For me the scene echoed a number of instances in Byatt's Babel Tower when Daniel gets calls at the hotline from mothers who abandoned their children, wandering about England and wondering if it was the right thing to do. They were so illusioned as to what life was supposed to be like, what women's roles where supposed to be. This film just made me think about this more and more. Is the only way to escape something is complete abandonment? But it also made me re-evaluate my own desires and my own wants/needs. This is a question that I have continually asked myself, again and again, and I am sure it is a question that I will continue to grapple with more and more in the coming years as I mature into adulthood.

Go out and see Revolutionary Road. Hopefully you will think it is a great film! And if you enjoy it, hopefully you also cried because of how sad it was.


star said...

i saw this movie on sunday and i had the same reaction as you. my friends looked at me funny bc i cried but it was SO sad. it really makes you think about a lot of things.
good review, you should definitely do this movie review thing monthly if not more often.

Laminated Fragments said...

Thanks for writing Star. I totally love going to the movies with you. We used to have so much fun going to Canal Place together. I think I also saw one of my favorite films with you, too. The House of Sand and Fog. That movie was just so good.

Courtney said...

I *just* saw the movie--I've been dying to read your post! (And now I have and now I can say something back.)

First, though, I missed the very beginning of the movie. But the arguing scene right before the title flashes was amazing. They probably had the best married fighting I've ever seen in a movie.

I thought her death was kind of predictable and the kind of ambiguous that is so en vogue--I liked it and I didn't like it. What I thought was amazing were the ending scenes. The neighbor woman (why is she crying? What does she know? Are they any better than the Wheelers (no)?) and the man turning his hearing aid off.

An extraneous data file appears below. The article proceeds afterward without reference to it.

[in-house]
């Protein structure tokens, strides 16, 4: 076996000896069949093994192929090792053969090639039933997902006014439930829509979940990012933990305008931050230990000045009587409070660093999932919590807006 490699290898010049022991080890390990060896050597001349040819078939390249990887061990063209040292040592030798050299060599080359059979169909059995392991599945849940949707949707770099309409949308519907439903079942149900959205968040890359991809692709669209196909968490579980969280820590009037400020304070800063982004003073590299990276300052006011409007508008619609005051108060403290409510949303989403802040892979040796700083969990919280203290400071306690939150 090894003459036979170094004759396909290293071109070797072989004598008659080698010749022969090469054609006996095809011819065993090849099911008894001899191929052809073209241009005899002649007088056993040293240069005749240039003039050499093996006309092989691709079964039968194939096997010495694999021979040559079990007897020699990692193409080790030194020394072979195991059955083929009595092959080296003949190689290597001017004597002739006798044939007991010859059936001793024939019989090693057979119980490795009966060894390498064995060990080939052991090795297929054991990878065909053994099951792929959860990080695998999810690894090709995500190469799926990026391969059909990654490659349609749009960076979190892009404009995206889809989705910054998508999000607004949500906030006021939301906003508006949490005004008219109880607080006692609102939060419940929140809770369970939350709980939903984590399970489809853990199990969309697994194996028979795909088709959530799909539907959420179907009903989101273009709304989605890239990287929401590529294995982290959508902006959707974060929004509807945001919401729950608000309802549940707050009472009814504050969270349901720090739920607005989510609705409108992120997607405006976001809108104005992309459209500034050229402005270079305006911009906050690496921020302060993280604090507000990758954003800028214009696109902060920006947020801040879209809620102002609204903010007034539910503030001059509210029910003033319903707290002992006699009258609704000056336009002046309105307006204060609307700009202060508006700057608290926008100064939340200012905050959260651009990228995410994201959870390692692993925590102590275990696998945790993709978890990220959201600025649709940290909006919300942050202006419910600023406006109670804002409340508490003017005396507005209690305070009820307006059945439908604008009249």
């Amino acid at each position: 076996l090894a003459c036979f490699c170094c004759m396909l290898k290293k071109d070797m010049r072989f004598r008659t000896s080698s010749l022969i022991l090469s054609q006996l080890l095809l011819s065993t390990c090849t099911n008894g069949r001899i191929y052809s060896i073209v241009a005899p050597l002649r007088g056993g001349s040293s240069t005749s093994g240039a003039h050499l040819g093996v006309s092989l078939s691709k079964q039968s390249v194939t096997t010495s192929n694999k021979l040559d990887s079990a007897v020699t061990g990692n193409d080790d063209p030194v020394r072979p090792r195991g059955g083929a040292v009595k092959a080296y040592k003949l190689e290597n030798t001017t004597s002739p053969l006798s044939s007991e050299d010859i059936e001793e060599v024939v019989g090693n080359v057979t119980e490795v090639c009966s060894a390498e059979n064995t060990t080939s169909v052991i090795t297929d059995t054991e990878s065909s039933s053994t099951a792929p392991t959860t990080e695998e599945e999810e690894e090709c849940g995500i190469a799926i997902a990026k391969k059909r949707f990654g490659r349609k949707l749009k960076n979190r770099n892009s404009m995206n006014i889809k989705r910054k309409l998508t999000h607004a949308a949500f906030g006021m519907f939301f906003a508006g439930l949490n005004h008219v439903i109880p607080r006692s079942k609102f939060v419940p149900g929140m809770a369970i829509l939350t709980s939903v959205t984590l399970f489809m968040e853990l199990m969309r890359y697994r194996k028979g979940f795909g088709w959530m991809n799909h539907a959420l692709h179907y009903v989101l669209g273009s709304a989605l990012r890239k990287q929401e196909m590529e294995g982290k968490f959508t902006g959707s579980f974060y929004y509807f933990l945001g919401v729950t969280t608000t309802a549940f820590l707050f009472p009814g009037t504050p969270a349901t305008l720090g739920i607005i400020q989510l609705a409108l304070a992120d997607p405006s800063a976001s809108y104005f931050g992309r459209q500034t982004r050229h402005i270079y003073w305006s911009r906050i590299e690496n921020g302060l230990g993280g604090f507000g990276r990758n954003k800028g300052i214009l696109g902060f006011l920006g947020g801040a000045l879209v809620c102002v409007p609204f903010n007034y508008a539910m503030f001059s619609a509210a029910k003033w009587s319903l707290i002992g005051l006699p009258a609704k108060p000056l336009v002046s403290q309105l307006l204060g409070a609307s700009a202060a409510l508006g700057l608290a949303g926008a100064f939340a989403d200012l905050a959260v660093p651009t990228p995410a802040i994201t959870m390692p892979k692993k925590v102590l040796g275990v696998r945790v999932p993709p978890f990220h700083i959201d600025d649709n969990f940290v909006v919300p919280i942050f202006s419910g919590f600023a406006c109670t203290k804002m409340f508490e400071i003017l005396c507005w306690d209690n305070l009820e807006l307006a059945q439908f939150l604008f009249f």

I think you ask a good question when you ask if the only way out is death. I kinda wish we could start asking different questions. As a piece of art, I'm frustrated that it couldn't ask some new questions. But, as a portrait of a slice of American life, I thought it was beautiful and powerful.

I thought the movie made a strong commentary on whiteness--I'm not sure if it did this intentionally, though.

I love the movie of the month--keep it up! (And I loved House of Sand and Fog, too!)

Laminated Fragments said...

In response to your comment Courtney, I would just say that the ending was good, too. I think that was a really big commentary on how society viewed their relationship and just how pivotal their relationship could have been since it effected everyone so much.

Also, I know I wrote you that email, but the end definitely reminded me of Bleu. The cutting back and forth to see how Julie has effected everyone was similiar to how this film showed how everyone was effected by the Wheelers.

Courtney said...

I had a new thought on the movie yesterday. I think my issue with it comes down to the fact that they are living out their personal fears, and the movie tries to make that fear a product of the suburbs. In reality, though, I think fear happens everywhere. And I think happiness can happy anywhere, even the 'burbs. (In theory, I guess!)